The Truth About The Loudest Sound Ever Heard

"Where's the kaboom? There was supposed to be an Earth-shattering kaboom!" said Marvin the Martian after Bugs Bunny foiled his plan to destroy the Earth (it obstructed Marvin's view of Venus). There have been plenty of kabooms over the years — some have been witnessed, some haven't (Big Bang, anyone?); but in recorded history, one event stands out for sonic impact: the eruption of the volcano that made up the Island of Krakatoa (or Krakatau, depending who you ask) in August 1883.

The island, about five miles long and three miles wide, says The Atlantic, lay near Indonesia, between Java and Sumatra. It was uninhabited at the time, though readily observed by passengers and crews of ships passing nearby through the Sunda Strait. And observe they did: on May 20, personnel on a German warship, the Elizabeth, passing by noted a tall plume of ash and dust over the island, estimated to be seven miles high, says History. Others passing by in the days to come made note of loud rumblings and "incandescent clouds" from the island, reports Live Science. It was a sort of natural fireworks display over the island, and people on nearby islands were impressed and celebrated the phenomenon. Until August.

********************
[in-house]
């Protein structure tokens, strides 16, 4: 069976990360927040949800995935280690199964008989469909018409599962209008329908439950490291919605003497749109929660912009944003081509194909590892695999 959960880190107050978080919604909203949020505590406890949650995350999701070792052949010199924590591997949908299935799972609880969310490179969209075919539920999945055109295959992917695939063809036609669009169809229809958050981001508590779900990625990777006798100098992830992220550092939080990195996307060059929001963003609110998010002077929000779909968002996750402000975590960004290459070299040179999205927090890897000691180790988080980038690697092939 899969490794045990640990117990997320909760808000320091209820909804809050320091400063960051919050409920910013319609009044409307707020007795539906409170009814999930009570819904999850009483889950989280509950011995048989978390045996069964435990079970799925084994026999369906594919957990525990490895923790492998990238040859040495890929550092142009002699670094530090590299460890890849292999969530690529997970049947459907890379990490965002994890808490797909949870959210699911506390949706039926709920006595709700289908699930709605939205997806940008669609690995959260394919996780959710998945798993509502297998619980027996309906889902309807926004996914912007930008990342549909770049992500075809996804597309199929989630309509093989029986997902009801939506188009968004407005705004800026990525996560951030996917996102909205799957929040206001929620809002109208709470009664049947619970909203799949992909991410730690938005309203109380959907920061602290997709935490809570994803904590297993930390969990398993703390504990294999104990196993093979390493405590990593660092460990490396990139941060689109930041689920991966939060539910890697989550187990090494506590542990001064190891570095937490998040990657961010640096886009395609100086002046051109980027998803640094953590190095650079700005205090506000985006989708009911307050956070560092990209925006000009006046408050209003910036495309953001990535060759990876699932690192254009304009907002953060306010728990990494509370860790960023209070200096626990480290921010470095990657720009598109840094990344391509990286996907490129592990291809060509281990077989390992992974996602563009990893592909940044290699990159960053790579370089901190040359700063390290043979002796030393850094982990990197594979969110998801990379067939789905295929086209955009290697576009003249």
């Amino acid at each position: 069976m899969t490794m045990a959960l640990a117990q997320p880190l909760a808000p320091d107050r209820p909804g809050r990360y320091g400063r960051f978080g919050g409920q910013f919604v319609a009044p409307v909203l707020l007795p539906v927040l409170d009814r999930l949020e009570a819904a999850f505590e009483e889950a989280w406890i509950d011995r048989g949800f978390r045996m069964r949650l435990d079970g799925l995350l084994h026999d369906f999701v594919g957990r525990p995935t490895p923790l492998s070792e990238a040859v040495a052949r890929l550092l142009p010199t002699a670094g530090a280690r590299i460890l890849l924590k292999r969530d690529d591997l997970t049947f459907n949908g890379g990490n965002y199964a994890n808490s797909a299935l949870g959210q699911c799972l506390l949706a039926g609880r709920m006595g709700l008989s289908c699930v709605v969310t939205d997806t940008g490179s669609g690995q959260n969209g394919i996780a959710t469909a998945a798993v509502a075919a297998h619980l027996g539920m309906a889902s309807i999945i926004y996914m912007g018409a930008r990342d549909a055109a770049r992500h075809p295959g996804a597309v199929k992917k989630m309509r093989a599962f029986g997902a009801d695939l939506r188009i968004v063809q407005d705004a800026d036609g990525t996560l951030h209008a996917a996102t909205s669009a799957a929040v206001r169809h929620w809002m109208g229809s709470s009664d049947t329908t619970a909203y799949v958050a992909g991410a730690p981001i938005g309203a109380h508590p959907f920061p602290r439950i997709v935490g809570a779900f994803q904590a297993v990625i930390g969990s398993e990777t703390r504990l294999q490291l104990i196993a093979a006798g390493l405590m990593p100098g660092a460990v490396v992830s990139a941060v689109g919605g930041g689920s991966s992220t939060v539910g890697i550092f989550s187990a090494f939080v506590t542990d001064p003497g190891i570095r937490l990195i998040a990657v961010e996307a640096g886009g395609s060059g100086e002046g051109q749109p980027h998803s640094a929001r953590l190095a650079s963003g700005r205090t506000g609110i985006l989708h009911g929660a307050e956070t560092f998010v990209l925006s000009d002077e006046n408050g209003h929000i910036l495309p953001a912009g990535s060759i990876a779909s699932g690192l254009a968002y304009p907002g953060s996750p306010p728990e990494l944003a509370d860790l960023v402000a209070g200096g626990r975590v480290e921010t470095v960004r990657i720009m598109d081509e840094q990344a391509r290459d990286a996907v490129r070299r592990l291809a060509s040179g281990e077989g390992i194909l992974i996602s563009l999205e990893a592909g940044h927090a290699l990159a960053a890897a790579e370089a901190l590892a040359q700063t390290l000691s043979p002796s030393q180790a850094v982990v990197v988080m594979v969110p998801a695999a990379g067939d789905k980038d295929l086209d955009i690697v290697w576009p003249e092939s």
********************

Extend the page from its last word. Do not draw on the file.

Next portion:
Just before 1 p.m. on Sunday, August 26, was the start of something big. An initial explosion occurred that threw a cloud of debris and gas into the air. The next day, however. there really was an Earth-shattering kaboom.

Vegetation was lush on Krakatoa

The Earth — Krakatoa in particular — shattered in a way not recorded before and not seen since. The explosion was heard throughout the region and as far away as Perth, Australia — 2,800 miles distant. Discover Magazine explains it this way: "What we're talking about here is like being in Boston and clearly hearing a noise coming from Dublin, Ireland." The sound ruptured the eardrums of sailors 40 miles distant. Essentially, says Discover, "the atmosphere was ringing like a bell."

Krakatoa exploded with a force equivalent to 200 megatons of TNT. (By way of comparison, it was 10,000 times the force of the bomb dropped on Hiroshima in 1945.) An estimated 11 cubic miles of debris were hurled 50 miles into the atmosphere. The skies were darkened for hundreds of miles, and daylight didn't reappear locally for three days.

The blast was bad, but the real damage occurred from the resulting tsunamis — walls of water, some as much as 120 feet high. About 36,000 people died, with whole villages swept away to sea. Others were scorched to death by the pyroclastic flows that rolled over the ocean for as much as 40 miles. And according to Live Science, average global temperatures dropped as much as 1.2 degrees for the next five years.